In the case that two or more locator cameras 52 are on the laser tracker 10, it is usually possible to directly establish, by means of the stereo camera calculation described hereinabove, a one-to-one correspondence between the retroreflector targets 26 and the target centers appearing on the photosensitive arrays of the cameras 52. Similarly, if a single camera 52 is located within the laser tracker in such a way that the light reflected by the targets 26 travels to the camera on an optical axis of the laser tracker, then a parallax between the camera and the camera is eliminated, and it is usually possible to establish a one-to-one correspondence between the retroreflector targets and the target centers appearing on the photosensitive array of the camera. If a single camera is used, alternative methods may be used to establish a one-to-one correspondence between the target centers and the retroreflector targets. One method involves turning the azimuth axis to different angles and observing the change in position on the photosensitive array of the single camera 52. As the azimuth angle is changed, the positions of the centers on the photosensitive array will change by an amount that depends on the distance from the laser tracker 10 to the retroreflector 26. For a given change in azimuth angle, as the distance to the retroreflector increases, the change in between the two centers on the photosensitive array decreases. A similar procedure can be carried out by changing the zenith angle, rather than the azimuth angle, of the of the laser tracker. A more detailed description of this procedure is described in reference to FIG. 18 in U.S. Patent Application No. 2011/0260033 (‘033), incorporated by reference herein.

In some cases, the one or more cameras on the laser tracker are accurate enough to direct the light beam from the laser tracker close enough to the center of a retroreflector target so that the light beam reflected back into the laser tracker is picked up by the position detector, thereby causing the laser beam to begin tracking the target. In such cases, the software that controls the laser tracker may automatically direct the light beam from the tracker to each of the targets so that the relatively high accuracies of the laser tracker distance meter and angular encoders are transferred to the three dimensional coordinate values. In other cases, the one or more cameras on the laser tracker may not be accurate enough to immediately direct the light beam from the laser tracker close enough to the center of the retroreflector target to enable the position detector to immediately detect the light beam and begin tracking. In this case, the light beam from the laser tracker may be aimed at a target and the beam directed in a search pattern to locate the target, as explained hereinabove. By repeating this procedure for each of the targets within the measurement volume, relatively accurate three dimensional coordinates can be obtained for each of the target points. Relatively accurate three dimensional coordinates for the target points are important because they enable the software that controls the laser tracker to efficiently carry out automatic measurements of the target points without performing interim target searches.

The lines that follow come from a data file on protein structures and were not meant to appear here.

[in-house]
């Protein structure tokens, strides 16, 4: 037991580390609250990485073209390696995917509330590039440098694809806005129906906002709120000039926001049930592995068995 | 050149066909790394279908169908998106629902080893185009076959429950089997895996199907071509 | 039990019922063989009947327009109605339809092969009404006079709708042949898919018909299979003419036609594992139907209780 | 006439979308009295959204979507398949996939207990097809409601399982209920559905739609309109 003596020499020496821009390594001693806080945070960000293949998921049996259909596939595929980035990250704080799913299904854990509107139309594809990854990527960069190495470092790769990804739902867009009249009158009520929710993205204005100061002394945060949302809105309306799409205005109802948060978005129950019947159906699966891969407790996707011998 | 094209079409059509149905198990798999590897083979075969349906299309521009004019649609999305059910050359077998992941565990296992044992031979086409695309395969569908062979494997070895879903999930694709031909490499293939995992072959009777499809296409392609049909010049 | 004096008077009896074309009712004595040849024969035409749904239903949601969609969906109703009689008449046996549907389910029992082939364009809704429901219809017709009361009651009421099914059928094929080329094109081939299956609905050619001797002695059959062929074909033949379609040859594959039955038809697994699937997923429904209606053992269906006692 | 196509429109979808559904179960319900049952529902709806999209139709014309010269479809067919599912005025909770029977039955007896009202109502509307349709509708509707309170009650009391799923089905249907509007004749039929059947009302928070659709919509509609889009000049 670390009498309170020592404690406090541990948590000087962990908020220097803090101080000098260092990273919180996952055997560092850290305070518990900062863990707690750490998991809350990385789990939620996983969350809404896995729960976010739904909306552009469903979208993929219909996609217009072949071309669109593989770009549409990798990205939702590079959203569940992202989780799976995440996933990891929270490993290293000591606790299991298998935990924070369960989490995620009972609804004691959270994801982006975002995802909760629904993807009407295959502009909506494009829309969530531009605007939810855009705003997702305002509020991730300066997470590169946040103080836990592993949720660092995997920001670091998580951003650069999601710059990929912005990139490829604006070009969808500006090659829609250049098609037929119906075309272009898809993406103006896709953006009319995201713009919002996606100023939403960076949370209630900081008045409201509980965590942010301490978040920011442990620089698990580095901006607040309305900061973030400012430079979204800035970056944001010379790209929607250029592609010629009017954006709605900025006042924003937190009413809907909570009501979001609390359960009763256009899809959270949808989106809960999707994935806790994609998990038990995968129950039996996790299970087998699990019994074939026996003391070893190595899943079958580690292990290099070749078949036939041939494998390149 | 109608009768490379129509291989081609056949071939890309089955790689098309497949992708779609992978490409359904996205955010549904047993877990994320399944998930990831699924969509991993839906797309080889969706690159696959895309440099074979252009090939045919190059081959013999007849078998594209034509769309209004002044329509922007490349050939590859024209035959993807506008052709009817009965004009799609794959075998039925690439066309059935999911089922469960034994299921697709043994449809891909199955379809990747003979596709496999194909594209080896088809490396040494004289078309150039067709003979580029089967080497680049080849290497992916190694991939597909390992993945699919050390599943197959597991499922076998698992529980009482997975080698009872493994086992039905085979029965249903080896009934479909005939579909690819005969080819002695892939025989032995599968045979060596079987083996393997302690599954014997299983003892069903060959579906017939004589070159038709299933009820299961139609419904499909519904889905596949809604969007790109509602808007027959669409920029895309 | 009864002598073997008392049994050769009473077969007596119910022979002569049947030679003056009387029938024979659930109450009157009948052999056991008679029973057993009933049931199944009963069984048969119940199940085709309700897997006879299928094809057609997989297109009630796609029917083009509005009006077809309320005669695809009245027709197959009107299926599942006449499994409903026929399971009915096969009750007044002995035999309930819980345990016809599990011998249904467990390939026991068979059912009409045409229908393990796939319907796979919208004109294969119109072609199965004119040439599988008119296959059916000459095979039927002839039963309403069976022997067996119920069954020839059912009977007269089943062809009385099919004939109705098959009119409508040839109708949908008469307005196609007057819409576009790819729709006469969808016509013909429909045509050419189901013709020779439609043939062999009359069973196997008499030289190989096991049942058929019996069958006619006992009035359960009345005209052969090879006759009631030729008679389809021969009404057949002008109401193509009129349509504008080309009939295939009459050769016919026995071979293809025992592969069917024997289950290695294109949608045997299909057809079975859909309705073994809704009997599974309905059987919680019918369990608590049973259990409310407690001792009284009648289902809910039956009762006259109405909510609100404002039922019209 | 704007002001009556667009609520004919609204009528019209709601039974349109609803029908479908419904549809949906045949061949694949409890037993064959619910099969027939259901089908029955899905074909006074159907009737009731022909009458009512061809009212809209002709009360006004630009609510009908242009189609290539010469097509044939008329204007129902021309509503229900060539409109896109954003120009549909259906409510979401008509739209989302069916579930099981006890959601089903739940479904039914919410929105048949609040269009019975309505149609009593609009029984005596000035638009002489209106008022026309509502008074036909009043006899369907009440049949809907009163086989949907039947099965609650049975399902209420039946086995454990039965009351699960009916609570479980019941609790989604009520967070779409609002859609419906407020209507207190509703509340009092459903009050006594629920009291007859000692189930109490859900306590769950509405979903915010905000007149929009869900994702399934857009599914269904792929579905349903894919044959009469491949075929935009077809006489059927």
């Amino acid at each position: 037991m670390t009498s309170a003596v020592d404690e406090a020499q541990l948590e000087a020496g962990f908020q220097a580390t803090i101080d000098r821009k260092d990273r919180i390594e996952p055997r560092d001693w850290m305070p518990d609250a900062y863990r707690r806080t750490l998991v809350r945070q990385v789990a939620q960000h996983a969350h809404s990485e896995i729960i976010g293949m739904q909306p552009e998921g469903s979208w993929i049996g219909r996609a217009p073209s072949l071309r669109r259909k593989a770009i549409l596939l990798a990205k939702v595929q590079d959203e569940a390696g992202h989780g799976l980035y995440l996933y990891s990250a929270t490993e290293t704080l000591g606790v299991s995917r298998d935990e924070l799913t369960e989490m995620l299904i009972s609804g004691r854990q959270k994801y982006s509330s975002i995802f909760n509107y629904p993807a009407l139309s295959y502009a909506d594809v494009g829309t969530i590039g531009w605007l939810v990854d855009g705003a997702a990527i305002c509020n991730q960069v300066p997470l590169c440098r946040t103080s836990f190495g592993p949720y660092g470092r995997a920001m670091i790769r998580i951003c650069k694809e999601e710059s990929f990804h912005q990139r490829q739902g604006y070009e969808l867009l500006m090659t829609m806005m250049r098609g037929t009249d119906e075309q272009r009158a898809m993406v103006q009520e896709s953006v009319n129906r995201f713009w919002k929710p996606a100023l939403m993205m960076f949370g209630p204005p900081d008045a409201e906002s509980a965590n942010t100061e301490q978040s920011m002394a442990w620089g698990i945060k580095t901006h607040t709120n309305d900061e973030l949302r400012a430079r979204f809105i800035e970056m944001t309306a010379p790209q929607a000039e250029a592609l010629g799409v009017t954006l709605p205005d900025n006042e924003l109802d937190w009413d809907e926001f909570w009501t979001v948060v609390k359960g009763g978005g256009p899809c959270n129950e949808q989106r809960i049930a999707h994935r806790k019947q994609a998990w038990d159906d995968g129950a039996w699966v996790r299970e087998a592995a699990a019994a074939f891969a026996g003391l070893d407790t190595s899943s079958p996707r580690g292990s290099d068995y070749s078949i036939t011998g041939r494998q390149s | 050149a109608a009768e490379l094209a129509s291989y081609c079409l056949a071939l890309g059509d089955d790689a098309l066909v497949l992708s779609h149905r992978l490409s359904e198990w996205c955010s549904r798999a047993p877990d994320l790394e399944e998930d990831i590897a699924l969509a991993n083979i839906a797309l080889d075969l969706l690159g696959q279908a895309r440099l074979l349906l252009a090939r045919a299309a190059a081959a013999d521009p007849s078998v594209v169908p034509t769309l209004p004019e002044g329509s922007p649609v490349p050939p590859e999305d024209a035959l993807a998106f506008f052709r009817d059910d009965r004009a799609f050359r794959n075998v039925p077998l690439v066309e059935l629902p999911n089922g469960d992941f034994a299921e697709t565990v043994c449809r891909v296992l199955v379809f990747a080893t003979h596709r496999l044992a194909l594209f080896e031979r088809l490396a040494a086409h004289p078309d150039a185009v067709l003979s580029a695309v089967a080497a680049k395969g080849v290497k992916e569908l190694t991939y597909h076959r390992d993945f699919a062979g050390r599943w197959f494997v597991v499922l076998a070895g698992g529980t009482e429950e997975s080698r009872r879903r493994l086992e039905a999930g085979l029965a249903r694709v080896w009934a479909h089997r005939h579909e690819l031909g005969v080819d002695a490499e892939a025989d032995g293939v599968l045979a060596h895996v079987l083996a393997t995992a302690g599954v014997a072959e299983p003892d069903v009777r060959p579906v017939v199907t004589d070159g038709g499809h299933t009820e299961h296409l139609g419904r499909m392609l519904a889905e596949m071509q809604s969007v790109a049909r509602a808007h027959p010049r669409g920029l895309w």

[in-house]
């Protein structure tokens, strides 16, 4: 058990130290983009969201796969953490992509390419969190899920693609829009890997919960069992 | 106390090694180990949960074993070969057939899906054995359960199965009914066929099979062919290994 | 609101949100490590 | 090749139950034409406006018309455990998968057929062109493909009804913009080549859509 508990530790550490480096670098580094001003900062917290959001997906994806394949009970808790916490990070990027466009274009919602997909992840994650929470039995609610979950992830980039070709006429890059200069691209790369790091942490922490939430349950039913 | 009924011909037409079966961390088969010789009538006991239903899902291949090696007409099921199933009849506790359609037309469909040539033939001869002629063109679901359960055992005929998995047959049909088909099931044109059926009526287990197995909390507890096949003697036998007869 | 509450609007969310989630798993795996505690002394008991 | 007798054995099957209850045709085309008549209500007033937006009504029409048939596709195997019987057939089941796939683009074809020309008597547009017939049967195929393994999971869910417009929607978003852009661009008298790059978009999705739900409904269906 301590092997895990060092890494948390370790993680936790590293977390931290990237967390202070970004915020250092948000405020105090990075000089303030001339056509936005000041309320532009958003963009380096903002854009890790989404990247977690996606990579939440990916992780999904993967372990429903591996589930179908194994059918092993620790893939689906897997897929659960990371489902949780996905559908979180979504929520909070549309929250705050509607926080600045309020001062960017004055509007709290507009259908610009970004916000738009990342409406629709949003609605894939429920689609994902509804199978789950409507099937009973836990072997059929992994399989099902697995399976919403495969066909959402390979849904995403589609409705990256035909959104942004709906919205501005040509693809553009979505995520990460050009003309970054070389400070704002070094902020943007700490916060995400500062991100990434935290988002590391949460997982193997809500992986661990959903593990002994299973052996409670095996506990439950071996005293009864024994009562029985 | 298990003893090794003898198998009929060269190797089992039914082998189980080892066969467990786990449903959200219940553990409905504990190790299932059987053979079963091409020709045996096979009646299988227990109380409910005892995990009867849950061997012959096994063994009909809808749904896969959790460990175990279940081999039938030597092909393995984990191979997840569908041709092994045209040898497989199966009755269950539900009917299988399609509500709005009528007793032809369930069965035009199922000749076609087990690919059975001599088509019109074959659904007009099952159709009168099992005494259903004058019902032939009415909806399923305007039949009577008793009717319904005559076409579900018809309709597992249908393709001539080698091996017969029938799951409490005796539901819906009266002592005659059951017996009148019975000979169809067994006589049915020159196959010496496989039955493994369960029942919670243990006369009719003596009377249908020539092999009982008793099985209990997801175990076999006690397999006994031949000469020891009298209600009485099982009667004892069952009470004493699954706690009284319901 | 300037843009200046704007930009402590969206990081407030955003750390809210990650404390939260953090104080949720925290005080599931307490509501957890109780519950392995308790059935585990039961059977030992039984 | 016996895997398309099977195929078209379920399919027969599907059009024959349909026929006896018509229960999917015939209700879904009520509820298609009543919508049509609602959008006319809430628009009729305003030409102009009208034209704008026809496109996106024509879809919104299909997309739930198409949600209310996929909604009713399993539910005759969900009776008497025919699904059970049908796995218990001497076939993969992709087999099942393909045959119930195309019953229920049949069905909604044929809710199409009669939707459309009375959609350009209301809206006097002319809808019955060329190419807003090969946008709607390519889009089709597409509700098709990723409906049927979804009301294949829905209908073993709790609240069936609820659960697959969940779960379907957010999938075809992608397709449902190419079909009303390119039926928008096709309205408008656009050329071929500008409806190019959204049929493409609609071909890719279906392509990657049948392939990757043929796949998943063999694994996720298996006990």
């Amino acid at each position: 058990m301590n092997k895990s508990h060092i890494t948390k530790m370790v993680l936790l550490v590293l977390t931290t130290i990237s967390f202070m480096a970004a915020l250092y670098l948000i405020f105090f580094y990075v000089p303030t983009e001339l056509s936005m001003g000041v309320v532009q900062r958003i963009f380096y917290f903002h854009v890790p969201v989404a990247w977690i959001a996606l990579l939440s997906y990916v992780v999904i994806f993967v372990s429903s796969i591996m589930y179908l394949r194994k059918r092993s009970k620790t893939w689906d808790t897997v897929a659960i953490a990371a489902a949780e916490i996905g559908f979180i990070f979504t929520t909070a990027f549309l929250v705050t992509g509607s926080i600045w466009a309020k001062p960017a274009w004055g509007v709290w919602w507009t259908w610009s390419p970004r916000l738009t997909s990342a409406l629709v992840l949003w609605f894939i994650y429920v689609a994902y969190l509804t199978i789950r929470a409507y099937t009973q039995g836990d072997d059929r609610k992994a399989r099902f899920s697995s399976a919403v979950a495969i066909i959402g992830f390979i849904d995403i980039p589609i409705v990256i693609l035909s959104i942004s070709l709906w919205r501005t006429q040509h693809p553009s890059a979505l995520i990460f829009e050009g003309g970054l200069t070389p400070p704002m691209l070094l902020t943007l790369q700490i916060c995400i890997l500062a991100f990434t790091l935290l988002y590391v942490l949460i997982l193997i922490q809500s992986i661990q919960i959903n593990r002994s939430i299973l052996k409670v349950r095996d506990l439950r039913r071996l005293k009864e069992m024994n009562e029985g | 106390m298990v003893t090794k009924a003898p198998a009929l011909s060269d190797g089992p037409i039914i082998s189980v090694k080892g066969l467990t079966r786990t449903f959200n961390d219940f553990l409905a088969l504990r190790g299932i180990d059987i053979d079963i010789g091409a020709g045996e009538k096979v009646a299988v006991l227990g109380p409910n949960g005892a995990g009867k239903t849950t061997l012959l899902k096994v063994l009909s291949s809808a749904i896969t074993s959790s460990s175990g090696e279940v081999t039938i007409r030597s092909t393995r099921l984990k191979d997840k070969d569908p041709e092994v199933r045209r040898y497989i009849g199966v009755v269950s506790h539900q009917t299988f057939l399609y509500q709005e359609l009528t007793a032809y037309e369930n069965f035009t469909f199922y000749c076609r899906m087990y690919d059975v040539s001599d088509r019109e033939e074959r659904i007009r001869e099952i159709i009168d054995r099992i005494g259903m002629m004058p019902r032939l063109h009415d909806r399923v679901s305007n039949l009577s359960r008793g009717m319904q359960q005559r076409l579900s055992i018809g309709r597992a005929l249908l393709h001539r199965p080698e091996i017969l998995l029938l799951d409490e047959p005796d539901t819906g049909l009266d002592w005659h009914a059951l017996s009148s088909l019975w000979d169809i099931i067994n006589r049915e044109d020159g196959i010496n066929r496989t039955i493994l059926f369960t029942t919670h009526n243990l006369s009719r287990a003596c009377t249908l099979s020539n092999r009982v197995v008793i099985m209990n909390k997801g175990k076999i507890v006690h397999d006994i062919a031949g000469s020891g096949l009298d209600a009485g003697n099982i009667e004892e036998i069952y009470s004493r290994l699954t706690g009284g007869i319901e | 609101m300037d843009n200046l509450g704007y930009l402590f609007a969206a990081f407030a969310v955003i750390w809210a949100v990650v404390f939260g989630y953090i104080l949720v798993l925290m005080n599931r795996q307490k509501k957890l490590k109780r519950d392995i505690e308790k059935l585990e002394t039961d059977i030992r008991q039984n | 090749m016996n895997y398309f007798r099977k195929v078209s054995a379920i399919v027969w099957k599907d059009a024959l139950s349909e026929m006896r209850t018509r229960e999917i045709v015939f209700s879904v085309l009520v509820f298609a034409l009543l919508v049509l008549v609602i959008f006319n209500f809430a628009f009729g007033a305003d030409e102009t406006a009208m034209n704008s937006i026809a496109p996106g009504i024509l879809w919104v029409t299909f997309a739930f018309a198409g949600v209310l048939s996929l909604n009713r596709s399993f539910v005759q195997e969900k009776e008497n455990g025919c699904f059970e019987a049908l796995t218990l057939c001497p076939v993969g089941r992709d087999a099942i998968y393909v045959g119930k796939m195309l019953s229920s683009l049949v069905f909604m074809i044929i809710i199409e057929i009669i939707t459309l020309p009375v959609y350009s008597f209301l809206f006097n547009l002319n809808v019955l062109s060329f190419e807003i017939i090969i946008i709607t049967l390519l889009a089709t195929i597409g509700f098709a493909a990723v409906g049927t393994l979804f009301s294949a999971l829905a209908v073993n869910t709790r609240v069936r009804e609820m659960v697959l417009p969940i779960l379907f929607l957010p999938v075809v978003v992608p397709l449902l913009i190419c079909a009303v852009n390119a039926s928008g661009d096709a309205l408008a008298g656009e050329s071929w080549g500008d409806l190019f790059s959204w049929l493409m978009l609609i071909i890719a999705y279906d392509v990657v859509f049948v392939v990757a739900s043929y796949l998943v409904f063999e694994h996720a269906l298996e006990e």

As suggested by the discussion hereinabove, some aspects of this invention require the obtaining of a one-to-one correspondence between target points viewed by the one or more cameras on the laser tracker and a list of three dimensional coordinates of retroreflector target points. Some methods for obtaining a list of three dimensional coordinates of the target points are described hereinbelow. The list may, in some cases, have nominal three dimensional coordinates that differ by a relatively large amount from the actual three dimensional coordinates. In other cases, the list may have relatively accurate three dimensional coordinates.

In an embodiment, a list of three dimensional coordinates between the laser tracker and the target points on an object under test is obtained from a CAD model describing the positions of the targets on the object.

In another embodiment, the one-to-one correspondence between the target points and the list of three dimensional coordinates is obtained by performing three dimensional measurements on each of the points observed by the camera. Such three dimensional measurements may have been carried out prior to the current measurement session.

In some cases, the images of the target points on the one or more cameras may be too closely spaced to immediately determine the one-to-one correspondence between the target points and the spots on the camera images. In this case, the points may be measured with the laser tracker using the methods described hereinabove. For example, the laser tracker may direct the light beam toward the target. The laser tracker may then measure the target position directly or with the assistance of a search procedure, if necessary.

An important aspect of this invention is the establishing of a relationship between the frame of reference of the laser tracker and the frame of reference of the object under test. Another way of expressing the same idea is to say that it is important to have a method for transforming the laser tracker frame of reference into the object-under-test frame of reference or vice versa.